Tuesday, June 26, 2012

Yo Basanti!

Welcome on board the young Indian girl from what we like to segment as "small town India".
Basanti. Kurti clad outside, nightie clad at home.
The sacrificial mindset. Always giving up that extra mithai for her sibling brother.
Not because she always wanted to. But because she was conditioned to.
Helping mother at home was important. She was the youngest amongst the womenfolk of aunts,married and unmarried, old grannies lying on cots in the sun, daughters in law stuffing masala in pickles. She was spirited. But clipped.

The clips are being discarded today.
Bit by bit.
She rides her scooty to college.
One of the lucky few to own one.
Goes to the "Parlour" not just for the usual threading and henna but for a regular trim.
yeah. She leaves her  waves unlocked.

Dines out with friends, even watches movies once in a while.
Her family demand less of her, so that she has more time for herself.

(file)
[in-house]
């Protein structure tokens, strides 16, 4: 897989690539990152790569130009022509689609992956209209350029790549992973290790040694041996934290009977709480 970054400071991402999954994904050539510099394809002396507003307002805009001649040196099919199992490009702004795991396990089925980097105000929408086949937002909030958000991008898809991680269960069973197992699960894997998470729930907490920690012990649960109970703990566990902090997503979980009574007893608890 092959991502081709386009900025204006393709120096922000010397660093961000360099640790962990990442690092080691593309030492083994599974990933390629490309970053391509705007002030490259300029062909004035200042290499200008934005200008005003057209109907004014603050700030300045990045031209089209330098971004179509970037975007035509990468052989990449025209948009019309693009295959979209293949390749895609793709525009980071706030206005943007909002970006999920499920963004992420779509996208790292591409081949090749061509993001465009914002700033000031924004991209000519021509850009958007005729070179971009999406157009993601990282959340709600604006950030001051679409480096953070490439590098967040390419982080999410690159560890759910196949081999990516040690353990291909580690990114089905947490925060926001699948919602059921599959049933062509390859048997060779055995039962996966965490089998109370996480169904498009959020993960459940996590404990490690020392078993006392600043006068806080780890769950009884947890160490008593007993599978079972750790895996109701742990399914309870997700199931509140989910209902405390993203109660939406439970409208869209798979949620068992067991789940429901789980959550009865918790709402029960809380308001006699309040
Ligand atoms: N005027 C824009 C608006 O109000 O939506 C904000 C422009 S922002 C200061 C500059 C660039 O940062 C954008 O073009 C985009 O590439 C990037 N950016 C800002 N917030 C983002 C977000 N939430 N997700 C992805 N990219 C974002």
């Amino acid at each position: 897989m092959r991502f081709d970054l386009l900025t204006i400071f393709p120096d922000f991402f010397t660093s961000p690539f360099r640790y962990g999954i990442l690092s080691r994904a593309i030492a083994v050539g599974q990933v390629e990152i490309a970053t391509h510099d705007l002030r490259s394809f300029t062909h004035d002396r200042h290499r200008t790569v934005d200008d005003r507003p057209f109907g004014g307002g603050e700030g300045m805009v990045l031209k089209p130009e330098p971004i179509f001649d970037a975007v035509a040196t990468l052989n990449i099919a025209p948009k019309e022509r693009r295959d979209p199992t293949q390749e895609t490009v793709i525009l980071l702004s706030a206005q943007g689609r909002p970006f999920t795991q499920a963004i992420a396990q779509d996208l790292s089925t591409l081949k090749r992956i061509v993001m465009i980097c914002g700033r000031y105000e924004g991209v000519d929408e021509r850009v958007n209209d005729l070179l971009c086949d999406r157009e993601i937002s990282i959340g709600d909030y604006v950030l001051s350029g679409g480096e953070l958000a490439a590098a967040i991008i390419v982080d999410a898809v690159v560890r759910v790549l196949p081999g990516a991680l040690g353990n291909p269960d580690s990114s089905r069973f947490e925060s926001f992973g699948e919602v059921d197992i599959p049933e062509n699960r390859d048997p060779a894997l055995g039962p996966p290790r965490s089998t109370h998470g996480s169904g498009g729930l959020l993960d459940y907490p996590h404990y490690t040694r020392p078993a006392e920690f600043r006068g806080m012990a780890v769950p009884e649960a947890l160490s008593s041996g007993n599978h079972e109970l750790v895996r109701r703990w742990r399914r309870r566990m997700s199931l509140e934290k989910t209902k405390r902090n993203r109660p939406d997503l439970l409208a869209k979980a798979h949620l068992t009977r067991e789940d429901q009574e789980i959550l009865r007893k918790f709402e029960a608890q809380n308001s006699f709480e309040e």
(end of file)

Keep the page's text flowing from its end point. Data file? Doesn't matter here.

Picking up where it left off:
She is the emerging, new thinking young girl.

One we showcase in ads.
Wax eloquently about in articles.
Write about as our new target audience.

Ever wondered who has been equally participative in this change?

It is her parents.
Maybe her granny.
Or her aunt.
The elders of yesteryears.
Without whose blessings, life would have been one long curfew.

Dads who have realised that daughters are the new sons.
Moms who have vowed that their little girls will not lead the same closetted lives they had.
Brothers who drop her off to that audition. So that she gets to live her dream.

The generation of forty somethings who themselves led a life of Enforced Austerity and are now gradually unlocking their own minds.
Who want this generation to live the lives they compromised upon many a times.

It's time we said Yo! to that generation.
Who has made all the Yo Basantis come alive.